So, if you are allowed to post a sign in your pharmacy, I would do so immediately. Make it creative, make it funny, make it serious, however you want—just make it polite. I would post one at the drop off counter, one at the pick up counter, and one at the drive-through window.
What to do when patients inevitably ignore your carefully created signs? Or if your store does not allow signs? Don’t give up. When I would wait on the car in the drive-through lane and the patient was on the phone and expected me to still help, I would cheerfully say, “Hi! Let me know when you’re done with your phone call! You can hit the button!” and walk away. They would quickly hang up. We would do something similar at the drop off and pick up windows—walk over and say “Hi! Let me know when you’re ready!” and then go back to our work until the patient got off the phone.
Many pharmacists in my social media groups love the idea of a sign, and express similar concerns about HIPAA and other issues when patients are on their phones. A fellow pharmacist estimated almost 1 in 5 customers at the drive thru are on their phone during consultation. I especially loved the response from one pharmacist. Although this approach might not work for everyone she clearly tells the patient, “I need you to finish your call now, because I need to tell you about your medication.”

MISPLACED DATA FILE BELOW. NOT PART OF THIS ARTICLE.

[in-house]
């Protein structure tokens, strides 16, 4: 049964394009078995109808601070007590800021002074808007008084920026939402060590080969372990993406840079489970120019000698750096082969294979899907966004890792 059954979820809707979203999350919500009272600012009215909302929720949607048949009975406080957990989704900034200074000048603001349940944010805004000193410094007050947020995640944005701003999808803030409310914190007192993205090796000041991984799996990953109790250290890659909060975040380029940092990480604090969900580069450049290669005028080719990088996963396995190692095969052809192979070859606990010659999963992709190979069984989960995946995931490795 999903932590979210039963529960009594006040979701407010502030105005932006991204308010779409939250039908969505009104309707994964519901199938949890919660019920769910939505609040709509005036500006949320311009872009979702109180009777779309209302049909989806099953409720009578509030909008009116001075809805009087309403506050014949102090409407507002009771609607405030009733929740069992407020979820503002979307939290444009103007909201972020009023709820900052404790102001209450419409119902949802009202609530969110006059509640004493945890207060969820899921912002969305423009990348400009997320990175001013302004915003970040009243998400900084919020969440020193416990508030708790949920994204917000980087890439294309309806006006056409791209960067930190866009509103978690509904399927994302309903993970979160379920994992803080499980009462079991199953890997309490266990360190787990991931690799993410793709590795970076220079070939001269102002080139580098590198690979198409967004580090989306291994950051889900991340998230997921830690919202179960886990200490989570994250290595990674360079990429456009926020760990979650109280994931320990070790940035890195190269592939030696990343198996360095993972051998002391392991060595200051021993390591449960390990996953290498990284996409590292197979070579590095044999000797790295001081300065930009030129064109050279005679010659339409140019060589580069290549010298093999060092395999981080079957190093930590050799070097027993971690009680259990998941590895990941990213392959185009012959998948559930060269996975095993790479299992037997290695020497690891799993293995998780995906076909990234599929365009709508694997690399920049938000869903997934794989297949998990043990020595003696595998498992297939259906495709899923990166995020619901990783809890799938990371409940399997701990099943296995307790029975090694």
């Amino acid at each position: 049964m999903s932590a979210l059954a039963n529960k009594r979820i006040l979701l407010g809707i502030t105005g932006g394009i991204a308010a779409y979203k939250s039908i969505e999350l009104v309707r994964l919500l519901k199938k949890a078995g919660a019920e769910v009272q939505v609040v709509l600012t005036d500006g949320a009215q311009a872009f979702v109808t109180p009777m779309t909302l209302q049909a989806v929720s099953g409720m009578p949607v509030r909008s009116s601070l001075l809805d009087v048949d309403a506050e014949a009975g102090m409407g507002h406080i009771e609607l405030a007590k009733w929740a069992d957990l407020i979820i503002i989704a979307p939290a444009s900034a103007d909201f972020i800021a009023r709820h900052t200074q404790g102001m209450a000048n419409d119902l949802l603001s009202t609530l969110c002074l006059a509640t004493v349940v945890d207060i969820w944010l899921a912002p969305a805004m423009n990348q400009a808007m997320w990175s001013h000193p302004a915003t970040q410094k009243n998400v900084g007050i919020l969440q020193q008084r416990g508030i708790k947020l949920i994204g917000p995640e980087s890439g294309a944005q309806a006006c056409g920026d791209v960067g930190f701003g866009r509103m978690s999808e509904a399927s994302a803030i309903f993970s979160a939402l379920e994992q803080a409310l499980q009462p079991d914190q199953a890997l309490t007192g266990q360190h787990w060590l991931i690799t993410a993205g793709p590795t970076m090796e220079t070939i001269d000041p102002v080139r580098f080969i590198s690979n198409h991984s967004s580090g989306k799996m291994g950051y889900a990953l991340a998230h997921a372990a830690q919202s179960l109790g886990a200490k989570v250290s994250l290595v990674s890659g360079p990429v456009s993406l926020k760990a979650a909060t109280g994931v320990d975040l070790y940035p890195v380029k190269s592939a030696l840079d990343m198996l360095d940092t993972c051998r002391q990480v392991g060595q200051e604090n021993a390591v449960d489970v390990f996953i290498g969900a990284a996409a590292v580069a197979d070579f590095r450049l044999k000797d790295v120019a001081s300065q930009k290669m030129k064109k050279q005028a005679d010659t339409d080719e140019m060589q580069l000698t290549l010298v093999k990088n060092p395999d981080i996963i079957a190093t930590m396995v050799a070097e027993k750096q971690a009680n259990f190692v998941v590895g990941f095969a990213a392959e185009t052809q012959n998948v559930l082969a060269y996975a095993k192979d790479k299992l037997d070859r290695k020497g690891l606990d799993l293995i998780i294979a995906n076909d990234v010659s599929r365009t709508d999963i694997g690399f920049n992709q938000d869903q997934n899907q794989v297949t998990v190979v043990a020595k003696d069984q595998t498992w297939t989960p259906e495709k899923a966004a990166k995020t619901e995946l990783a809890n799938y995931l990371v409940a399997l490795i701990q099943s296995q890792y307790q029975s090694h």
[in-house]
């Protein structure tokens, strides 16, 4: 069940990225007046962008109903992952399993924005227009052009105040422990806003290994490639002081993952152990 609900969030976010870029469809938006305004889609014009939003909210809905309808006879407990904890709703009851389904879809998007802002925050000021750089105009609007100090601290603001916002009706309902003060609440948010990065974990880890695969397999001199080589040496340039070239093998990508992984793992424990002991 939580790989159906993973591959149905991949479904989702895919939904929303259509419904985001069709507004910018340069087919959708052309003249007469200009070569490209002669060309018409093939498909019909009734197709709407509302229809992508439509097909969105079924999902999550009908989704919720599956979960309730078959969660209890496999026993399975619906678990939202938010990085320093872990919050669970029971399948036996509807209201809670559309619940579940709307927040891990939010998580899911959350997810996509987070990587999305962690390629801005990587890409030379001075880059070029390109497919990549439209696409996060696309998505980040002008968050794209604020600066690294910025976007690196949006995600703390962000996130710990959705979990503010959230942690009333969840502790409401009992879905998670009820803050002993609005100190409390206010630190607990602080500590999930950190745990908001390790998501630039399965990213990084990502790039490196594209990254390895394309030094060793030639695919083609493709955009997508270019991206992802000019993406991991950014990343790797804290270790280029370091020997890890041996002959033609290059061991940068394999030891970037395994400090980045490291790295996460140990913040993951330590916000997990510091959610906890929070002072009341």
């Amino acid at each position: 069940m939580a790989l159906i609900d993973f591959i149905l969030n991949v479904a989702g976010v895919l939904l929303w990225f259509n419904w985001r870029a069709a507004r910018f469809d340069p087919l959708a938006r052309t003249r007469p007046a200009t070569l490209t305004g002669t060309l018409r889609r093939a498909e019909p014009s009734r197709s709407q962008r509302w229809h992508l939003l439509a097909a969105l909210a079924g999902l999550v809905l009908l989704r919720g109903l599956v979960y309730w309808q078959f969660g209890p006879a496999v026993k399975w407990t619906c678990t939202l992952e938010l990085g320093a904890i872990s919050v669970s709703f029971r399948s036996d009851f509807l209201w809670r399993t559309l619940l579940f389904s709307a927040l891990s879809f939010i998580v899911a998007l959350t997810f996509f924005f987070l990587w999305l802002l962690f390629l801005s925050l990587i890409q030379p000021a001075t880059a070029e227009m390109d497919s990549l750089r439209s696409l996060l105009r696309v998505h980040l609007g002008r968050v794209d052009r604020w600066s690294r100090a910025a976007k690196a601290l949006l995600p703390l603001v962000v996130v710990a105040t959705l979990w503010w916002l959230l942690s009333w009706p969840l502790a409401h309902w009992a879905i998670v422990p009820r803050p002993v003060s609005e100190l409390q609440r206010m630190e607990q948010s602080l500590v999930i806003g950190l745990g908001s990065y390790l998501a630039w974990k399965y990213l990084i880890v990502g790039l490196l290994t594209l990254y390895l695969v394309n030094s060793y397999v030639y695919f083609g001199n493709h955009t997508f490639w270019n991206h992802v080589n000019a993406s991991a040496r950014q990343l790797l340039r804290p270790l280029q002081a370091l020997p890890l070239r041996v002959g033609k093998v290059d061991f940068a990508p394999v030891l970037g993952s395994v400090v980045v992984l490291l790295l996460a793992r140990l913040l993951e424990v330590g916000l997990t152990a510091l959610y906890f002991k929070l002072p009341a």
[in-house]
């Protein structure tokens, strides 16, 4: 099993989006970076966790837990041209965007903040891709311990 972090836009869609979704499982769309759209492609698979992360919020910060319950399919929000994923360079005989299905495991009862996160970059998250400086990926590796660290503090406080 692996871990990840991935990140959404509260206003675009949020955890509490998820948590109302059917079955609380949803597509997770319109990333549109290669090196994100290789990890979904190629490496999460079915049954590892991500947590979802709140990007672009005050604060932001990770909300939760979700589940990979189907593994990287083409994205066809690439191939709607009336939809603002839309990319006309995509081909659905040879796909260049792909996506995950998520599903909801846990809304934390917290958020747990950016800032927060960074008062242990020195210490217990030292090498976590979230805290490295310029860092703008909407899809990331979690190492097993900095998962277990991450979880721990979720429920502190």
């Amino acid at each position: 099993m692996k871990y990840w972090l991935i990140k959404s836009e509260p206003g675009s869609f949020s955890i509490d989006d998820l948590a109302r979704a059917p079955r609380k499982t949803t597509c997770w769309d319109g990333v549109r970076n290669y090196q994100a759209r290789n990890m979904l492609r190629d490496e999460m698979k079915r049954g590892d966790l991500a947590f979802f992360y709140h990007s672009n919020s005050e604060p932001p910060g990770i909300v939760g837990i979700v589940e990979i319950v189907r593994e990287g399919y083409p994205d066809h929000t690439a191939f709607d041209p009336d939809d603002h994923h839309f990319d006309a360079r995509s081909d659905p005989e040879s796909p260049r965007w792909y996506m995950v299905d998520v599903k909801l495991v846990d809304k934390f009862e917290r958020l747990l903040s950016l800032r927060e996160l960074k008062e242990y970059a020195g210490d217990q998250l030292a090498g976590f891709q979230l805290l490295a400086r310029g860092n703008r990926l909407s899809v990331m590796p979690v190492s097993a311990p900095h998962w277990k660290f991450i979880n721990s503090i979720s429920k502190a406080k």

Find a way to address this that works for you and your staff, and stick to it. There is enough to worry about in a pharmacy without having to worry about cell phone distraction as an extra factor. As long as you are polite but firm, patients will get the point and realize pharmacy staff deserve the same respect that bakeries, doctor’s office, and movie theaters request.
I also feel pharmacy management should support pharmacists who ask that patients refrain from using cell phones while interacting with pharmacy staff. Best of luck to you as you try to get your patients to disconnect, for even a few minutes.